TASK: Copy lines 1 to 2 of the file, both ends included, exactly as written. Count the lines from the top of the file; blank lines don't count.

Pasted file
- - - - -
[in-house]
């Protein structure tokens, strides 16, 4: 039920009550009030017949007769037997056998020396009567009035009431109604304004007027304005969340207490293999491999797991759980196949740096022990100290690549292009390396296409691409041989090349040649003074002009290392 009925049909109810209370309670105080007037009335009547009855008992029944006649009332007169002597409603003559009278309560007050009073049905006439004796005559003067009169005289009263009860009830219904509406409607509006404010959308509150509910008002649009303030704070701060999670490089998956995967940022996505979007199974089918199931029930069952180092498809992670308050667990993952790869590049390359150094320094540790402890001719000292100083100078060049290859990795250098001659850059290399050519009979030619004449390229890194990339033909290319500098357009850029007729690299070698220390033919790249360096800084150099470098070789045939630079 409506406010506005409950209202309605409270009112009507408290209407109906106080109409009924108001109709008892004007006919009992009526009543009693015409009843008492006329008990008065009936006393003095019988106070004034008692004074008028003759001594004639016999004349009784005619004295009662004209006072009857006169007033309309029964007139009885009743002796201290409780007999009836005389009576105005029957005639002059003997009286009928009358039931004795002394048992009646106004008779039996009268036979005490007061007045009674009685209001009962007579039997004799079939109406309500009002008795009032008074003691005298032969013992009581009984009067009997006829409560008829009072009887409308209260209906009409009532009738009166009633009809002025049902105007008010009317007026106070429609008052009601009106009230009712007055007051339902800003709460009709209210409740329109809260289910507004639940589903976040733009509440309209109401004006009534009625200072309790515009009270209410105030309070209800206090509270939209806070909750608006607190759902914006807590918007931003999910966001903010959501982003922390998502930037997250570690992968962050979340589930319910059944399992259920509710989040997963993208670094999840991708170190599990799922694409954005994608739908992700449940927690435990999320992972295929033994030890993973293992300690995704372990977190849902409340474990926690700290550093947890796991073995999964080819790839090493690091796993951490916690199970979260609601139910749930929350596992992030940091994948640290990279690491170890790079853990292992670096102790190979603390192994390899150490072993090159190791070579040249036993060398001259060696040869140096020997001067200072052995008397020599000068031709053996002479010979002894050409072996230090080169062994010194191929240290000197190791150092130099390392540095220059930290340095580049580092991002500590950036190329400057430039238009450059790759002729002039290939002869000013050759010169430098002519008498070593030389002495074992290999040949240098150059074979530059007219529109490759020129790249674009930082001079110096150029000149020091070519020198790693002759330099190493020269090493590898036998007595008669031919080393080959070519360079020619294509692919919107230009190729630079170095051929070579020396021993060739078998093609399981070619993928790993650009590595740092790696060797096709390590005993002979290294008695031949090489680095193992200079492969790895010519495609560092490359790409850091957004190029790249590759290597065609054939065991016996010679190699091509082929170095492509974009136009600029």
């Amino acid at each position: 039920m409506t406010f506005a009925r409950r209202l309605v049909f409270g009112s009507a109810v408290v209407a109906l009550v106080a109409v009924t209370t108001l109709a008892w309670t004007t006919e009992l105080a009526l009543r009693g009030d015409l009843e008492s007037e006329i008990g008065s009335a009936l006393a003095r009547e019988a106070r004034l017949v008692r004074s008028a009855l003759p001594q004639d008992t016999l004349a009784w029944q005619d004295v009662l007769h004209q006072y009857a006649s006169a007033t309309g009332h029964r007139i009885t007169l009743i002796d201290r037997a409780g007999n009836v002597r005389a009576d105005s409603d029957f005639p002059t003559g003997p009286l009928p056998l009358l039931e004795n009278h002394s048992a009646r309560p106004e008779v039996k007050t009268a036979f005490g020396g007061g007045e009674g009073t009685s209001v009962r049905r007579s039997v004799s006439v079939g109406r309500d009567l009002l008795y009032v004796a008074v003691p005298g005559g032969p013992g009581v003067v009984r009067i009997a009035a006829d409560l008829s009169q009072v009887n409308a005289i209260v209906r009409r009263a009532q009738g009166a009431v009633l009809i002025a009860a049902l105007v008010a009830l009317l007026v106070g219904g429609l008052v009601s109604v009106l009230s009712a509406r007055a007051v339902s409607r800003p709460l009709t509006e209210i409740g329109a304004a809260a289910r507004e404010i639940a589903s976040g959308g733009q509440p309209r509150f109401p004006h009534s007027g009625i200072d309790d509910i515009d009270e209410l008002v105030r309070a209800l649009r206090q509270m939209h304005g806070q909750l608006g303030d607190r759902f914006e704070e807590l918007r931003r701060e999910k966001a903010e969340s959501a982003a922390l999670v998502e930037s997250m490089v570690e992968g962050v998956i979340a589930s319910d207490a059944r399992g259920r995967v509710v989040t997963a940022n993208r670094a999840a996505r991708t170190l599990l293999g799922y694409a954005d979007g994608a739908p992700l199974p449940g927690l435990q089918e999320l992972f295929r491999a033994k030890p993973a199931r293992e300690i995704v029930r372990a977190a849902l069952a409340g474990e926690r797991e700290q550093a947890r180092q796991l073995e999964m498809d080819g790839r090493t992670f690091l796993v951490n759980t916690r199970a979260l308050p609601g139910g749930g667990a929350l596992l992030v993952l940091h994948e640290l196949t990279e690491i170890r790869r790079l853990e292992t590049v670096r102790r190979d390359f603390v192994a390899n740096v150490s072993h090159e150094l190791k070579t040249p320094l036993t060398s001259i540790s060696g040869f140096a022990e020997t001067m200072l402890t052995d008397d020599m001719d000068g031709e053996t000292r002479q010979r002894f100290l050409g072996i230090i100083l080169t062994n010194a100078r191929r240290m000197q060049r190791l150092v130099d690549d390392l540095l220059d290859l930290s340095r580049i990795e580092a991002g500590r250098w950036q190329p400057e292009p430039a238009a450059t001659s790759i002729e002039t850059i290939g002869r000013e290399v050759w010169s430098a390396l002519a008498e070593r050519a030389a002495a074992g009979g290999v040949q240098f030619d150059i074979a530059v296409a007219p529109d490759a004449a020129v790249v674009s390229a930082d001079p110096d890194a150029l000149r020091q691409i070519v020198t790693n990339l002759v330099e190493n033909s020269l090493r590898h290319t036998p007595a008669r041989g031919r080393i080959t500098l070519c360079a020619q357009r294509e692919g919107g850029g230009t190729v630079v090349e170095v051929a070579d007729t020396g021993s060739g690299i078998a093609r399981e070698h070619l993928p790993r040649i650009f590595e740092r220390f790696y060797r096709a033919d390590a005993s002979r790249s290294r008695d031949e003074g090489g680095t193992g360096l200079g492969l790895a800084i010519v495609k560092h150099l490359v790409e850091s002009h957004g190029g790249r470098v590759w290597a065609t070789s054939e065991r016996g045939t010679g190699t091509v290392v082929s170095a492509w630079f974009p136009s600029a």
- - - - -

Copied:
[in-house]
């Protein structure tokens, strides 16, 4: 039920009550009030017949007769037997056998020396009567009035009431109604304004007027304005969340207490293999491999797991759980196949740096022990100290690549292009390396296409691409041989090349040649003074002009290392 009925049909109810209370309670105080007037009335009547009855008992029944006649009332007169002597409603003559009278309560007050009073049905006439004796005559003067009169005289009263009860009830219904509406409607509006404010959308509150509910008002649009303030704070701060999670490089998956995967940022996505979007199974089918199931029930069952180092498809992670308050667990993952790869590049390359150094320094540790402890001719000292100083100078060049290859990795250098001659850059290399050519009979030619004449390229890194990339033909290319500098357009850029007729690299070698220390033919790249360096800084150099470098070789045939630079 409506406010506005409950209202309605409270009112009507408290209407109906106080109409009924108001109709008892004007006919009992009526009543009693015409009843008492006329008990008065009936006393003095019988106070004034008692004074008028003759001594004639016999004349009784005619004295009662004209006072009857006169007033309309029964007139009885009743002796201290409780007999009836005389009576105005029957005639002059003997009286009928009358039931004795002394048992009646106004008779039996009268036979005490007061007045009674009685209001009962007579039997004799079939109406309500009002008795009032008074003691005298032969013992009581009984009067009997006829409560008829009072009887409308209260209906009409009532009738009166009633009809002025049902105007008010009317007026106070429609008052009601009106009230009712007055007051339902800003709460009709209210409740329109809260289910507004639940589903976040733009509440309209109401004006009534009625200072309790515009009270209410105030309070209800206090509270939209806070909750608006607190759902914006807590918007931003999910966001903010959501982003922390998502930037997250570690992968962050979340589930319910059944399992259920509710989040997963993208670094999840991708170190599990799922694409954005994608739908992700449940927690435990999320992972295929033994030890993973293992300690995704372990977190849902409340474990926690700290550093947890796991073995999964080819790839090493690091796993951490916690199970979260609601139910749930929350596992992030940091994948640290990279690491170890790079853990292992670096102790190979603390192994390899150490072993090159190791070579040249036993060398001259060696040869140096020997001067200072052995008397020599000068031709053996002479010979002894050409072996230090080169062994010194191929240290000197190791150092130099390392540095220059930290340095580049580092991002500590950036190329400057430039238009450059790759002729002039290939002869000013050759010169430098002519008498070593030389002495074992290999040949240098150059074979530059007219529109490759020129790249674009930082001079110096150029000149020091070519020198790693002759330099190493020269090493590898036998007595008669031919080393080959070519360079020619294509692919919107230009190729630079170095051929070579020396021993060739078998093609399981070619993928790993650009590595740092790696060797096709390590005993002979290294008695031949090489680095193992200079492969790895010519495609560092490359790409850091957004190029790249590759290597065609054939065991016996010679190699091509082929170095492509974009136009600029």